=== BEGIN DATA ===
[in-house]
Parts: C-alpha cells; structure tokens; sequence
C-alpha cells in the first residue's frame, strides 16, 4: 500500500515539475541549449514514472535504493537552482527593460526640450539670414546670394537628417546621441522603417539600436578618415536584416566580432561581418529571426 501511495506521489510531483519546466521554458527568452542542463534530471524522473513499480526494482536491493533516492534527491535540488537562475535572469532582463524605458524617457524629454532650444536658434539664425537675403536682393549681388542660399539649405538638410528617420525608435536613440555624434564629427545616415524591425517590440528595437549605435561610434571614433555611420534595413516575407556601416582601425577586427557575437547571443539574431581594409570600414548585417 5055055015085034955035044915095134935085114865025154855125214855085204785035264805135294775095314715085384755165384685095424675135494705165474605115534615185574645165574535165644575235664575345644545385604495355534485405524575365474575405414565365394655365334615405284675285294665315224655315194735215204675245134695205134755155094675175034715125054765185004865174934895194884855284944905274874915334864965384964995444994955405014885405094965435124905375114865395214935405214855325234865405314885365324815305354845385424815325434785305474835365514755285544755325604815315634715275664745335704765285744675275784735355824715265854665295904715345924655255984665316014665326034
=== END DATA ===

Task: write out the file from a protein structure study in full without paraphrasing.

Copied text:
[in-house]
Parts: C-alpha cells; structure tokens; sequence
C-alpha cells in the first residue's frame, strides 16, 4: 500500500515539475541549449514514472535504493537552482527593460526640450539670414546670394537628417546621441522603417539600436578618415536584416566580432561581418529571426 501511495506521489510531483519546466521554458527568452542542463534530471524522473513499480526494482536491493533516492534527491535540488537562475535572469532582463524605458524617457524629454532650444536658434539664425537675403536682393549681388542660399539649405538638410528617420525608435536613440555624434564629427545616415524591425517590440528595437549605435561610434571614433555611420534595413516575407556601416582601425577586427557575437547571443539574431581594409570600414548585417 5055055015085034955035044915095134935085114865025154855125214855085204785035264805135294775095314715085384755165384685095424675135494705165474605115534615185574645165574535165644575235664575345644545385604495355534485405524575365474575405414565365394655365334615405284675285294665315224655315194735215204675245134695205134755155094675175034715125054765185004865174934895194884855284944905274874915334864965384964995444994955405014885405094965435124905375114865395214935405214855325234865405314885365324815305354845385424815325434785305474835365514755285544755325604815315634715275664745335704765285744675275784735355824715265854665295904715345924655255984665316014665326034